by Keith Brandt,
The Magic School Bus: Wet All Over: A Book About the Water Cycle by Joanna Cole

Technology Resources Needed:
Computer with Internet access, printer
Preview all websites and bookmark the sites on classroom computers if applicable. Practice experiment. Teach students at the computer how to click on an object and move it using the mouse.
1.)Ask students where they think rain comes from. List student responses on a classroom chart to be reviewed later in the lesson.
Tell students that in this lesson they will learn how rain is made.
(Take a moment to put the pot of water on to boil so that it is ready for the next activity.) Read What Makes It Rain? : The Story of a Raindrop (Learn About Nature) by Keith Brandt.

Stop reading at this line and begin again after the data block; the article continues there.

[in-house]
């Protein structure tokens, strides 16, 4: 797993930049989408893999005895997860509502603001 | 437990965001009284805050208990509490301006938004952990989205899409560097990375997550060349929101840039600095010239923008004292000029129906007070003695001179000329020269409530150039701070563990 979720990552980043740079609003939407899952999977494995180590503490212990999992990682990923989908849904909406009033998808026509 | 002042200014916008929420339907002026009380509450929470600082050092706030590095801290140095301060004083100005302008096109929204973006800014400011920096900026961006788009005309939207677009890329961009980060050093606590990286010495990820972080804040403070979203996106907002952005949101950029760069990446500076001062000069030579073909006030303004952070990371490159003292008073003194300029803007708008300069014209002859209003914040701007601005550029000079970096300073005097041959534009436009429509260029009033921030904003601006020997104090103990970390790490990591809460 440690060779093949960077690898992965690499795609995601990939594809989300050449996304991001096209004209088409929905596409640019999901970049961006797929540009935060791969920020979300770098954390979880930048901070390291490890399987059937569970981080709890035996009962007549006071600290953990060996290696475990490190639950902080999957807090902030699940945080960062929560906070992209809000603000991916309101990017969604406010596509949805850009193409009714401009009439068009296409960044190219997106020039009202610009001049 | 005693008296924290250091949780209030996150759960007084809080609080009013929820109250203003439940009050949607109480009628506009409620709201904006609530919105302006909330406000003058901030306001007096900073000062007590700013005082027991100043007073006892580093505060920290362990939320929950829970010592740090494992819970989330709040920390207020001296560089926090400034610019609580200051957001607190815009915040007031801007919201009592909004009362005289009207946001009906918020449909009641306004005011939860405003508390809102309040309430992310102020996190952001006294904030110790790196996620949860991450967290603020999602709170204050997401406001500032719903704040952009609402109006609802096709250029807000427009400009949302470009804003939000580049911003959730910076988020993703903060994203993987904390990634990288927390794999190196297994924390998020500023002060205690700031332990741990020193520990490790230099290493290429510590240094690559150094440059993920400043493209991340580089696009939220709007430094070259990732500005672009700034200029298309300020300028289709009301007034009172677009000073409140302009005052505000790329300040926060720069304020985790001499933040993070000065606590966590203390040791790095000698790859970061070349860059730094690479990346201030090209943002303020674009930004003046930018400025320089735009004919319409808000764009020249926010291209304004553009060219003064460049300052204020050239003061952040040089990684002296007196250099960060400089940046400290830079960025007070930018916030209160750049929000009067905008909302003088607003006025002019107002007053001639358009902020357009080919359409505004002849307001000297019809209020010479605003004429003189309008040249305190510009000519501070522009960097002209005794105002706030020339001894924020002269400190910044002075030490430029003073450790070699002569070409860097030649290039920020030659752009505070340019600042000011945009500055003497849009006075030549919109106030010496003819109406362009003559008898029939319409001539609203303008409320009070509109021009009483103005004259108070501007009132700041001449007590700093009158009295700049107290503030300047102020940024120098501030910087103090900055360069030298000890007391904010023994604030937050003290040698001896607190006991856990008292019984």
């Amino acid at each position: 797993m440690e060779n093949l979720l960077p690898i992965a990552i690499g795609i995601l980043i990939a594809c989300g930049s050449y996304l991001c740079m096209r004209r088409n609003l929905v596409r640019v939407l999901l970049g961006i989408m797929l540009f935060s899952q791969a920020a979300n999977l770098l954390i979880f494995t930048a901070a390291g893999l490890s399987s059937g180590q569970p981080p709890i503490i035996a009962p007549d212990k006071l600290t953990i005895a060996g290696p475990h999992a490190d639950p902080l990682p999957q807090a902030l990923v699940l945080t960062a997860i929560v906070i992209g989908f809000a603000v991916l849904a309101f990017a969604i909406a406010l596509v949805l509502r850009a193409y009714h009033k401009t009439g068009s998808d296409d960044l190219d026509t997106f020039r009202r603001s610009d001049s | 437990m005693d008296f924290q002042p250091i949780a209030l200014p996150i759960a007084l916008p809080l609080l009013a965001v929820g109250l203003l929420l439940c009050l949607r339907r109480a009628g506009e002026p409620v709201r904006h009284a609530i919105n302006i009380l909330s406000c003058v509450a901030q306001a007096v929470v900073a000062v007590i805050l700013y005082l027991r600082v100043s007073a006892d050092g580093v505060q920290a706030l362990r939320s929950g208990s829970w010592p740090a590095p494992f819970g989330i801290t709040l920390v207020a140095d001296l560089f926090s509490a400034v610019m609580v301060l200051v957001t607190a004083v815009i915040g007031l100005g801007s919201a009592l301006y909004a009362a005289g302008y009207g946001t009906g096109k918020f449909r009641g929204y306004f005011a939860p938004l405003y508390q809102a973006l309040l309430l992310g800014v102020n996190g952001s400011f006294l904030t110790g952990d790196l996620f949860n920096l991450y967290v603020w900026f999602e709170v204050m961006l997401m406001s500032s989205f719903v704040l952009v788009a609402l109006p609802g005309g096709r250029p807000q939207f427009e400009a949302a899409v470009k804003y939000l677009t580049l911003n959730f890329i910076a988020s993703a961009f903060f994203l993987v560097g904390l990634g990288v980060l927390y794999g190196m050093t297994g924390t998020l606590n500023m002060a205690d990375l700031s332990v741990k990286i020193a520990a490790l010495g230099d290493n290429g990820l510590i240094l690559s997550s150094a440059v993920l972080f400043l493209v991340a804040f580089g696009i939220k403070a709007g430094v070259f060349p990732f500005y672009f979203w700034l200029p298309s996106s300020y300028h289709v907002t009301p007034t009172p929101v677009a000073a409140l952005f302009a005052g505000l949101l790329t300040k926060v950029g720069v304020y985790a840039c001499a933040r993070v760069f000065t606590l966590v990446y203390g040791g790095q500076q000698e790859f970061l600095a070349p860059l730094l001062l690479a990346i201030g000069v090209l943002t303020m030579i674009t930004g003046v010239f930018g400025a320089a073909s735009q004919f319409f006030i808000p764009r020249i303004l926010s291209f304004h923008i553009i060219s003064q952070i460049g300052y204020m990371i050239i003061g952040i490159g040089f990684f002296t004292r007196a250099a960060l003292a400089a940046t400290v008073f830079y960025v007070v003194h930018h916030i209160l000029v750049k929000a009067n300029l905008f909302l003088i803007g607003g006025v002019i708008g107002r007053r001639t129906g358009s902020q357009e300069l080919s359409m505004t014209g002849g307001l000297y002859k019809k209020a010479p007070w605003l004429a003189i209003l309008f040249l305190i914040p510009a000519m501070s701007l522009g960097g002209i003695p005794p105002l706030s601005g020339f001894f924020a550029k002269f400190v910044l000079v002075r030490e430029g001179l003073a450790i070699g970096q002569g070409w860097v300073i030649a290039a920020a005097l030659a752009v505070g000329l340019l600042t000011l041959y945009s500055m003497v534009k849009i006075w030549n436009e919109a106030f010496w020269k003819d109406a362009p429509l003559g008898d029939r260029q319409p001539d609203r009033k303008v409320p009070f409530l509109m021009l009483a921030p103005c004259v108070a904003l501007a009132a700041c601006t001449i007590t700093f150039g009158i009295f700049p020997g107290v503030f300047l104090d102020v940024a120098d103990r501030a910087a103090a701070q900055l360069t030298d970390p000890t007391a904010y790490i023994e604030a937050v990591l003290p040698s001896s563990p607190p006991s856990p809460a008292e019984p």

2.)The class should gather in an area so that all students can view the hot pot and bowl of ice.
Show students the pot of boiling water and the bowl of ice. Ask them to describe what they see. (Responses should include comparisons between hot and cold, liquid and solid.)
Tell students that you are going to hold the bowl of ice over the boiling water. Ask students the following questions (record responses to refer to at the end of the experiment):
"What do you think is going to happen to the bowl of ice?"
"To the steam?"
"To the bottom of the bowl?"
Hold the bowl of ice over the steam from the boiling water. Place a pie tin under the pot so that the water that drops from the bottom of the bowl will collect in the tin. Ask students to describe what they see.